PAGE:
|Benchley makes an appearance as a Reporter in JAWS|
|28 year old director Steven Spielberg|
|Composer John Williams: circa 1975|
|Cinematographer Bill Butler on the set of JAWS|
|Shaw, Scheider and Dreyfuss from JAWS|
|"Bruce" the shark and Steven Spielberg|
The film won three (3) Ocscars and was probably deserving of that. Still, this was a year that provided us with the likes of "Dog Day Afternoon", "Barry Lyndon", "Nashville", "One Flew Over The Cuckoo's Nest", and Michelangelo Antonioni's "The Passenger" which was arguably the best film of that year.
Spielberg's work here almost reminds us of a "Hitchcock-like" film in the way it is filmed and shot. A quiet town is used and the characters are slightly flawed which adds to the hostility and rage. The characters are limited with plenty of extras in the background.The suspense is real - but timed beautifully and is never overwhelming. Even the play of tension between the three main characters in the film create a mood in a limited space which is drama to a "T". Robert Shaw undoubtably offers the most riveting and convincing performance in the movie.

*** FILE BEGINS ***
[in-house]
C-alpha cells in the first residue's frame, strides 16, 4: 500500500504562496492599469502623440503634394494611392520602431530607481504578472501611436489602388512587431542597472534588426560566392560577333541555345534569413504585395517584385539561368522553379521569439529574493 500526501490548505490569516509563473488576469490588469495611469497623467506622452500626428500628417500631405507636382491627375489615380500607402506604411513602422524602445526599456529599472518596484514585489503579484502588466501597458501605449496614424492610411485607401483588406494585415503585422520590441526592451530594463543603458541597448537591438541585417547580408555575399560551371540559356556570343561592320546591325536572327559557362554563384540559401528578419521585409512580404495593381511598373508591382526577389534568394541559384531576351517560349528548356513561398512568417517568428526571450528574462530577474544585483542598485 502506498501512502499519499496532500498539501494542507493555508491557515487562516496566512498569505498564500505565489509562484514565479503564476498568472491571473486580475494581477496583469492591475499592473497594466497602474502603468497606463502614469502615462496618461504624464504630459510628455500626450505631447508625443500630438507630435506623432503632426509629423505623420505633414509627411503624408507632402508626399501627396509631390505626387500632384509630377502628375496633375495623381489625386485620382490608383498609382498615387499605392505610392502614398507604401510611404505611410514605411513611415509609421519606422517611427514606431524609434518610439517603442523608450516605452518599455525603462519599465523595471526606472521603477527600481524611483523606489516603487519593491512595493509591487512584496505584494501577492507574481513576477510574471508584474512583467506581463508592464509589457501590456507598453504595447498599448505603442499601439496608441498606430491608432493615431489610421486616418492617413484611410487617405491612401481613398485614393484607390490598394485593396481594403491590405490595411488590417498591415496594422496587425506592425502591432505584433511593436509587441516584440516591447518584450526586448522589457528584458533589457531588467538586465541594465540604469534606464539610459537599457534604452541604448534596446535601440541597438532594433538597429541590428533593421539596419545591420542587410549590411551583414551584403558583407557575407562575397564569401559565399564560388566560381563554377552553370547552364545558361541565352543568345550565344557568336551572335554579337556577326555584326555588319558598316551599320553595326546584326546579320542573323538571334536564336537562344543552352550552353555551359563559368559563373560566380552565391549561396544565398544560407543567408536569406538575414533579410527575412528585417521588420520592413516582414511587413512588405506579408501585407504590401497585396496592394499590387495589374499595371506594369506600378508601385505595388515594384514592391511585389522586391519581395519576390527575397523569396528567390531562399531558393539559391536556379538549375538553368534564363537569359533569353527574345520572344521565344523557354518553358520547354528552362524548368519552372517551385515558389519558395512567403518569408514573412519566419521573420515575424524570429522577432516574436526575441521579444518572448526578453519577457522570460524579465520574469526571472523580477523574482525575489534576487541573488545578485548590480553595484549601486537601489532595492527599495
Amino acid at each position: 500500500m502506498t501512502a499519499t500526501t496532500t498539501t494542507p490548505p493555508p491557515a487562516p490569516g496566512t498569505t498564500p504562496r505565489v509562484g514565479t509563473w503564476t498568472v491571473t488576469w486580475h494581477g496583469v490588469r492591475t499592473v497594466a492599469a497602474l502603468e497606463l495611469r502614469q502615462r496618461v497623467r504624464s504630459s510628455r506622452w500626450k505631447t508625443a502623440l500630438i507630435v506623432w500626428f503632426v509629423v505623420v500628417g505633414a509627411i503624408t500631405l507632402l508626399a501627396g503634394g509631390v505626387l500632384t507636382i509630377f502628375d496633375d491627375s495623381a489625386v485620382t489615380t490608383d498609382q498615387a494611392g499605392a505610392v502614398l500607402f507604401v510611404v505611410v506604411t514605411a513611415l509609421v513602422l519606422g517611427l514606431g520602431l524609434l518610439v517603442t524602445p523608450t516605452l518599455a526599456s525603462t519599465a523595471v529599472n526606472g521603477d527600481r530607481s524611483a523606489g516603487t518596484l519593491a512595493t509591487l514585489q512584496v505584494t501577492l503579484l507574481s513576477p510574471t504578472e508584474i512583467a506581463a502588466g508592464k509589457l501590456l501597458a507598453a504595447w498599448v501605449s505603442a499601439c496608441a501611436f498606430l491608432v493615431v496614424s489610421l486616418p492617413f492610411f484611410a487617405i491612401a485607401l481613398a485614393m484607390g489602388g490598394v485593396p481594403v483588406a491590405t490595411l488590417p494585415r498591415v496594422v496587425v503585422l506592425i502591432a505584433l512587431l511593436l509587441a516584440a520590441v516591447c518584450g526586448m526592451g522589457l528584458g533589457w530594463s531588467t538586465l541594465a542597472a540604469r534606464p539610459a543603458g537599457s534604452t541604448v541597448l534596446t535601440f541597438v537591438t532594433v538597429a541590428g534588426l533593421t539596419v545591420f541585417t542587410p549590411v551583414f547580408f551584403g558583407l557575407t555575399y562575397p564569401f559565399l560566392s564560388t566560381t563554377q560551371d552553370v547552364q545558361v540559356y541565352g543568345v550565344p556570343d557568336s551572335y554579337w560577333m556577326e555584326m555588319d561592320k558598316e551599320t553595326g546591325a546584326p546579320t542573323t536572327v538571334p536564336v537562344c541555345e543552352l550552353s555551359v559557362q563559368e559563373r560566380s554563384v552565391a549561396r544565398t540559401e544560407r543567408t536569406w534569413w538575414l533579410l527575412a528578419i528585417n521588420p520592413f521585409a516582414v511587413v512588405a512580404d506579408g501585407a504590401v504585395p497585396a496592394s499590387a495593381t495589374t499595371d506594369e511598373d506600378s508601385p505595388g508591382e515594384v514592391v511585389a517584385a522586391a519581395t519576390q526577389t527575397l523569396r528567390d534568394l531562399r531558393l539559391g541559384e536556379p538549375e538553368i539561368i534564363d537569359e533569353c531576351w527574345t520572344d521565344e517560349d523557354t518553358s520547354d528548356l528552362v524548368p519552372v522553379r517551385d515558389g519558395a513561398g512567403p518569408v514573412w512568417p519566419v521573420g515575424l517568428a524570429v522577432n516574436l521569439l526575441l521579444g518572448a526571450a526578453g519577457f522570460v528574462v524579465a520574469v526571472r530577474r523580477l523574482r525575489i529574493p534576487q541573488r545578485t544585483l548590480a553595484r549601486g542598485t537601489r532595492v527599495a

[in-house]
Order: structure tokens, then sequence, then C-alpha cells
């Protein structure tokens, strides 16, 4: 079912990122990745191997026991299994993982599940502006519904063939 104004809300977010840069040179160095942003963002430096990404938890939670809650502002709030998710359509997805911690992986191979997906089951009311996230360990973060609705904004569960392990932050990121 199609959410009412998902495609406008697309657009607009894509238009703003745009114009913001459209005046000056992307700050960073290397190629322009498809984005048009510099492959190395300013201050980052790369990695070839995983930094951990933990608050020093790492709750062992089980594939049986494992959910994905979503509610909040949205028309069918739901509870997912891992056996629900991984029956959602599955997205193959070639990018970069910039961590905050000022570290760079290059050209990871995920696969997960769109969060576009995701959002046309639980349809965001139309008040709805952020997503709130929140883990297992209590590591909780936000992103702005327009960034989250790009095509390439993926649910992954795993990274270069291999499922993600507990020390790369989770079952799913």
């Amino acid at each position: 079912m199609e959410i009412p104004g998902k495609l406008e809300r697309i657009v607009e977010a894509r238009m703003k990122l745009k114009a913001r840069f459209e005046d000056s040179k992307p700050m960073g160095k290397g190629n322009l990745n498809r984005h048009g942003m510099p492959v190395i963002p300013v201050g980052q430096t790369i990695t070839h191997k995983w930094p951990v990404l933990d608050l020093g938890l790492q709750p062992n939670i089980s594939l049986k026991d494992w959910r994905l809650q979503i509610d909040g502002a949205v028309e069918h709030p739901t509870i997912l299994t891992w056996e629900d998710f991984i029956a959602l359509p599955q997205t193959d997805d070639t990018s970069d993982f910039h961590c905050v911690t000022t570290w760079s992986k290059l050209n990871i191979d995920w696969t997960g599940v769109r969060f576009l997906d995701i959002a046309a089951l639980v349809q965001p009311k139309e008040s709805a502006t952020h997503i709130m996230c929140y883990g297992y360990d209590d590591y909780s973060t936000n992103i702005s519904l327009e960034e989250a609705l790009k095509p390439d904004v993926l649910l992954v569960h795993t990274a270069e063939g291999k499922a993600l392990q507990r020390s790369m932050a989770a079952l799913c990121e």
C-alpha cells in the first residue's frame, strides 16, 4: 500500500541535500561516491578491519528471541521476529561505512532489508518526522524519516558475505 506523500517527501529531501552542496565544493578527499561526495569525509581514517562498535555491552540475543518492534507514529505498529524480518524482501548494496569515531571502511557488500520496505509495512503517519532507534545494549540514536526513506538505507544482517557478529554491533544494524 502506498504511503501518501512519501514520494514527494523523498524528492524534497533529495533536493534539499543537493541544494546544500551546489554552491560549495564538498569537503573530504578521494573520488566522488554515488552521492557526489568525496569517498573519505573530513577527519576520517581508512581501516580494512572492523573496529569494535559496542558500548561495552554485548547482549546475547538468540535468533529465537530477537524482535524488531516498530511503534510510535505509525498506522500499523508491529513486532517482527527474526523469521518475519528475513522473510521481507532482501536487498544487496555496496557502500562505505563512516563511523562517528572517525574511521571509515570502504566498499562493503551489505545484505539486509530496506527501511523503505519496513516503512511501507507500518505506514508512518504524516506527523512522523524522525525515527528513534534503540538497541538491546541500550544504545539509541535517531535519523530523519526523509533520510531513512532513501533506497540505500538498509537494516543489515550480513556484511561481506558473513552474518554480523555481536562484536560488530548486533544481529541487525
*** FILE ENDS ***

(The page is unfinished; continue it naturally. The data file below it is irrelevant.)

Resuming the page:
Jer asked our readers if this was a "horror" film - and that can be debated. The truth is, Jaws appears to fall into the "Monster-Suspense" genre that we often see with "B" movies - and, not to diminish the film - in so many ways "Jaws" does remind us of what "B" movies were all about.
What is so powerful about "Jaws" is that it continues to stand the test of time. The story remains relevant today and upon re-visiting the film, your fear of going in the water re-surfaces all over again. It simply terrorized movie audiences 37 years ago, and continues to do so today.
"Jaws" is in no way one of Spielberg's best films as we must look at 3 or 4 others ("Schindler’s List" - 1993 & "Close Encounters Of The Third Kind", as well as "E.T.: The Extra- Terrestrial" and "Saving Private Ryan") before moving down the list to this cult-classic.Still, something special was certainly created here since focus on character was still a piece of the film that made it work. What we can say, and beyond a shadow of a doubt is that "Jaws" was the film that set the stage for Steven Spielberg, placing him on the map for years to come and re-defined the horror-suspense-monster genre for years to come in the world of cinema.
|Robert Shaw (Quint) delivers the "Indianapolis"speech|
|Shaw, Sheider, Spielberg and Dreyfuss on the set of JAWS|
It may be high time for a revisit or maybe the opportune moment to see it for the first time, in any repsects, JAWS is definitely a film to sink your teeth into!